This is a cautionary tale, which may help someone else, and which may yet have a happy ending. There is so much to learn, and we, humbly, are still learning. So stay tuned…
This is a story that unfolded over a period of days, put in perspective by the horror unfolding with the Boston Marathon bombings, and the weeklong manhunt to catch the perpetrators. (Lesson 1: It’s only carrots, after all…)
Last week, we took delivery of about 20 yards of compost from a local facility where its made. With our hearts in Boston, and one ear tuned to the horrific news reports, we kept to our regular work routines and began applying the new compost. We used it to top dress the carrots in our two hoophouses. These, if you remember, are the carrots planted in February and March. The first plantings were coming along nicely, and had grown to about 3 inches.
Once I began working in the small greenhouse, I became concerned about a strong odor from the compost, which I described to Richie, doing the same thing in our larger greenhouse, as “animal,” of urine, or ammonia. Did we get the wrong stuff? I called the trucking company that had delivered it and was told they had already been in touch with the head of the compost company after a previous query about the same odor. He had reassured them that the compost was completely safe to use. The compost was still working, they had been told, but it was ok. Ok to use in an open field, and to be tilled under before planting, I now realize in hindsight. My application to tender baby carrots was another use entirely. (Lesson 2: The “experts” don’t always know everything. Go with your gut.)
However, allowing myself to be reassured, I covered the carrots with a layer of reemay cloth, and closed the greenhouse up tight for the night as we are still getting below freezing temps at night, and must still protect the beds.
Here is what the carrots looked like when I put them to bed:
Here is what they looked like the next day:
Severely burned carrot plants…Ouch! It looked like we had sprayed the crop with Agent Orange! And there was a definite line of demarcation of healthy plants remaining where I had left off the previous day. I immediately called the trucking company and they promised to follow up.
I don’t mean to indict compost with this story. In fact, the compost we were delivered IS perfectly fine and we will use it with great confidence on our fields. To gardeners, compost is “black gold” because of its many benefits in the garden. Compost is a great material for garden soil. Adding compost to clay soils makes them easier to work and plant. In sandy soils, the addition of compost improves the water holding capacity of the soil. By adding organic matter to the soil, compost can help improve plant growth and health. Composting is a most important tool for an organic gardener.
(Lesson 3: Compost is not compost, is not compost.) Too much green matter in relation to brown in a compost pile can result in excess nitrogen as the bacteria consumes the green matter, which results in the formation of ammonia gas when the compost is new. This eventually dissipates, harmlessly, into the air. The resulting compost is fine and safe to use. It is safe even to use while it has this smell, as long as it is being tilled into the ground. In fact, it may add some benefits in the short term. But it is not so good to use on tender plants in a closed environment. This I now understand in hindsight…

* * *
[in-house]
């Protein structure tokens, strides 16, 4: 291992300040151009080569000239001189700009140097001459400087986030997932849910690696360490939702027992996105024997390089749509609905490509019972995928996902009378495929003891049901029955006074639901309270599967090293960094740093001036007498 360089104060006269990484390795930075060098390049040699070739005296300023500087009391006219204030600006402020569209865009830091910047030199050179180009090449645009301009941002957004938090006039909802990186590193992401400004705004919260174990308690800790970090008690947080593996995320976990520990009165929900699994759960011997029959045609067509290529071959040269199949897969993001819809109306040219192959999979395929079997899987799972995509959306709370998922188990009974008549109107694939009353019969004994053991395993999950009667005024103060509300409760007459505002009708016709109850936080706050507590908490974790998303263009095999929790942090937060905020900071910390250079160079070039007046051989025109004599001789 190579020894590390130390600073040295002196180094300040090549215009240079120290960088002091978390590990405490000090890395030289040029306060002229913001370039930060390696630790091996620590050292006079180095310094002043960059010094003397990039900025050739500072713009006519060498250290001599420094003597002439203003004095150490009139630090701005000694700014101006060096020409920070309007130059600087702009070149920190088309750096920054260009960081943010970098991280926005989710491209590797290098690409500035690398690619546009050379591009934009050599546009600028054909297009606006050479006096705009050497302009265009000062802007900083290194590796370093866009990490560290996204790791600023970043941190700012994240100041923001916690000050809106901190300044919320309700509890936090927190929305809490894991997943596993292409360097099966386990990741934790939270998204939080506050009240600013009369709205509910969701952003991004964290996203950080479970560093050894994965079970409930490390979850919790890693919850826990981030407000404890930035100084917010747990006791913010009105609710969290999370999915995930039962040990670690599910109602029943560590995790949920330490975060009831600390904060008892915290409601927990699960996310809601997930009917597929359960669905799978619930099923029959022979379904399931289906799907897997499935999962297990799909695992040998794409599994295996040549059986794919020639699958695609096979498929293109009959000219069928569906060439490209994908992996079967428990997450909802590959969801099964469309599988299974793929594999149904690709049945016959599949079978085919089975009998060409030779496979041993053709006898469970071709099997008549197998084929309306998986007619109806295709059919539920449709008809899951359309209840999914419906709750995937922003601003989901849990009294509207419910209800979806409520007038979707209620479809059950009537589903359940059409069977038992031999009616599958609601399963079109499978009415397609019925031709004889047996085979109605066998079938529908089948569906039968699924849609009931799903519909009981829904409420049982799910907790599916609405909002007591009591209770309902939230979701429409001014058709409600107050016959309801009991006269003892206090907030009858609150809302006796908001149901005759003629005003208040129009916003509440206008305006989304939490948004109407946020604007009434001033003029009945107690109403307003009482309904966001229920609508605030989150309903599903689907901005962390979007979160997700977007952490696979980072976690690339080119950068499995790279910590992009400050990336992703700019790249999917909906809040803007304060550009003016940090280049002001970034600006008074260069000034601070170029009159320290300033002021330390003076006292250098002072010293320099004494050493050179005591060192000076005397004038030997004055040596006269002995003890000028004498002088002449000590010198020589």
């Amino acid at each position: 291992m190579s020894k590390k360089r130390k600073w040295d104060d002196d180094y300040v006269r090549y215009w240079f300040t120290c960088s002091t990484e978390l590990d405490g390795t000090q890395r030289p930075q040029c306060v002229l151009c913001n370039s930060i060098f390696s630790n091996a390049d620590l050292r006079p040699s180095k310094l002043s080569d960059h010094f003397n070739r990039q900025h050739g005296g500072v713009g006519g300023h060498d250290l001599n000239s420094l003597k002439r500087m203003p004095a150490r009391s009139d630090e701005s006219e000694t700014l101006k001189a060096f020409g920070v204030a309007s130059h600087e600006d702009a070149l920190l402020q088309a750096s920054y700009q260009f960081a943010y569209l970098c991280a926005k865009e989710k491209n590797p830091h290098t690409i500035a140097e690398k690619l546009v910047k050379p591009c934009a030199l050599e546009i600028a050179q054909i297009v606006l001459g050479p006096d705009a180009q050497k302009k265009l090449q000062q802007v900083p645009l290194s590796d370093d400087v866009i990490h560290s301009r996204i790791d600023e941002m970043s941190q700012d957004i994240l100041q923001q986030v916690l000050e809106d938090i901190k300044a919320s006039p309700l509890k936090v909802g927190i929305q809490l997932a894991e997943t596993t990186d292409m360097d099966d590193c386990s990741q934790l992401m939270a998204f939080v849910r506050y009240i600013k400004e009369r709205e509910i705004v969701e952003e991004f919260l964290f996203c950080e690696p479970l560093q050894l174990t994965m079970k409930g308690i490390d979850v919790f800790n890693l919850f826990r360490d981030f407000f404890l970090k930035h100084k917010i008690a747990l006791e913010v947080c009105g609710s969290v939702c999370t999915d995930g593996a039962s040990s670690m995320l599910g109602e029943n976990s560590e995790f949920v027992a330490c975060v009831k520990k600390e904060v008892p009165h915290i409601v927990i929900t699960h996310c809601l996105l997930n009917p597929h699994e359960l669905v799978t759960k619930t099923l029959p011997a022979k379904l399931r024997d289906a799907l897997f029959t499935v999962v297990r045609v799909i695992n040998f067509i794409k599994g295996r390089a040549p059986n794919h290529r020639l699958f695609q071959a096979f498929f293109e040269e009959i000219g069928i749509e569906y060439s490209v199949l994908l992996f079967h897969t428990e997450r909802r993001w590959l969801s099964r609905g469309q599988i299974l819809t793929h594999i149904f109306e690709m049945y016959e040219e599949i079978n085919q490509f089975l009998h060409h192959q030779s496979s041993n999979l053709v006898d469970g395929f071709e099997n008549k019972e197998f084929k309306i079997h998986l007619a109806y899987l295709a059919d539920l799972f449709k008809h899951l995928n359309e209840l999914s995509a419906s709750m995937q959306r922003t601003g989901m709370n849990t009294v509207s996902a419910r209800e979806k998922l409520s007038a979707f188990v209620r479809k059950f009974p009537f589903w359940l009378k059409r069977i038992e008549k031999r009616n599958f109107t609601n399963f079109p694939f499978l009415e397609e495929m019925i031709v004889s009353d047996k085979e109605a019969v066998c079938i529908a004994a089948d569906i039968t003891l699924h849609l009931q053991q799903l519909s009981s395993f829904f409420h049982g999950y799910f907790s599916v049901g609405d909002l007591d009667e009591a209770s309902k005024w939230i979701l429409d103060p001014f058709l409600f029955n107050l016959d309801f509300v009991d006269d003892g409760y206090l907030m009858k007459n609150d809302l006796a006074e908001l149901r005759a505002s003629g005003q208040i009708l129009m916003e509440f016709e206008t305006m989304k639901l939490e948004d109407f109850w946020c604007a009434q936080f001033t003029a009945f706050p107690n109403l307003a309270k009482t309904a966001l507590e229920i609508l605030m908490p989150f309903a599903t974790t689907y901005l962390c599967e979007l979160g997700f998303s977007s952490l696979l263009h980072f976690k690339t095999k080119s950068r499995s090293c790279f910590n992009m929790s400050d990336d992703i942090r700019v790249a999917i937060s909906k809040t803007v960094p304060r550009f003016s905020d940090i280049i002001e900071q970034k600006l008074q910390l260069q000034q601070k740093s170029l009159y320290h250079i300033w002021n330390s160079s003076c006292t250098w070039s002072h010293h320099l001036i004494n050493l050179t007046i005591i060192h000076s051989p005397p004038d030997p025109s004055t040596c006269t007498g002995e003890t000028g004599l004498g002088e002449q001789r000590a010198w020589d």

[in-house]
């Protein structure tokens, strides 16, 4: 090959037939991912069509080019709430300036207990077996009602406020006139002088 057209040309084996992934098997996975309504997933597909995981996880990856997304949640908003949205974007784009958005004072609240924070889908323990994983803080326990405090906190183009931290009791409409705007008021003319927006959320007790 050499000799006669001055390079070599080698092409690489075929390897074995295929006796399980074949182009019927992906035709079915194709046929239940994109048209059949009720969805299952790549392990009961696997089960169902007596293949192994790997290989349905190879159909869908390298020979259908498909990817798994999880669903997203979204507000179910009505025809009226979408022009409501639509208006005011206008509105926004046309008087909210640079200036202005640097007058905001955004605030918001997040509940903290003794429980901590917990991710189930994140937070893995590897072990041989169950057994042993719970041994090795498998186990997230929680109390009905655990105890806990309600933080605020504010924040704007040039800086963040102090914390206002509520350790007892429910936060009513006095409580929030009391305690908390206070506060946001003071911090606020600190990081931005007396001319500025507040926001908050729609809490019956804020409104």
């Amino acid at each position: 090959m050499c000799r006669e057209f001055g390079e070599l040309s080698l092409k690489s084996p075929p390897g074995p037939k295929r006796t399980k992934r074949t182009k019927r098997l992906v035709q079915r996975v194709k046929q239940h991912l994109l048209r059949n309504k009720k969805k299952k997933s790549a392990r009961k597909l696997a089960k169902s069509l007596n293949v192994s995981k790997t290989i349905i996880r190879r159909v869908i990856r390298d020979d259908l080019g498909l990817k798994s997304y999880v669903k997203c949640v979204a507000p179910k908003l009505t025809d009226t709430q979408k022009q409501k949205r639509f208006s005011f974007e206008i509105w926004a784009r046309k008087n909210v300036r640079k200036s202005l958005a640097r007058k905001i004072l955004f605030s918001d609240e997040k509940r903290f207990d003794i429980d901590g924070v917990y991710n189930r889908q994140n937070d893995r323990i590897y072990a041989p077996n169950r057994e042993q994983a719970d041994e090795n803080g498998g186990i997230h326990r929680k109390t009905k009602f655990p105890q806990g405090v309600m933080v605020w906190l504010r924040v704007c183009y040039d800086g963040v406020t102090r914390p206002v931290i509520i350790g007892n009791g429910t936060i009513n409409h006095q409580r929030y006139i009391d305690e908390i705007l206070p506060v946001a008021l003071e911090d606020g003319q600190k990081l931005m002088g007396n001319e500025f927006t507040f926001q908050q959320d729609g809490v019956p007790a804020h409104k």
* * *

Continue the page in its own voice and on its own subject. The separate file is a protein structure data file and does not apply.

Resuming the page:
I definitely compounded my first mistake in using the unseasoned compost on beds which I then covered with cloth inside a tightly closed greenhouse. I inadvertently captured and concentrated ammonia fumes around the baby plants. Once this had been discovered, we began ventilating, and watered heavily, which stopped the ongoing damage.
In our big greenhouse, where we had also top dressed with the same stuff, the carrots are fine. Why? We have since come to the conclusion that there is more air circulation in the larger house, and the compost had been applied a little more thinly.
This really feels like a significant setback. Here we have a crop with potential worth of several thousand dollars. Part of that worth is centered around producing locally grown carrots weeks ahead of anyone planting them outside, and for which we can charge a premium price at the markets where we sell them.
This morning, we were paid a visit by the head of the compost facility, who I am pleased to say, came out here to see what I was talking about. I think he learned a few things from me. He was surprised to see carrots growing in an unheated greenhouse. He hadn’t heard of Eliot Coleman and was not familiar with the concept of moveable hoophouses. I told him: “You will soon be seeing more of this, hopefully, as more farmers learn how to extend the season using this method. I want you to be able to warn others so they don’t make the same mistake that I did.”
As for the carrots, “Wait and see,” he said. “You will probably be surprised. We see this when the compost is applied to broadgrass.” (Turf. I am not suprised that his biggest customers are landscapers applying this product to lawns.)
This morning, I am slightly encouraged about the carrots. There does seem to be vibrant healthy growth coming from the middle of each plant which survived. The smallest plants, however, did not make it, so there has been loss. But it is not the end of the world. This is farming. We will replant.
To repeat Lesson 1: Its only April. There will be carrots. And no carrot is important, really, when compared to what we lost in Boston last week.
Keep calm and plant on!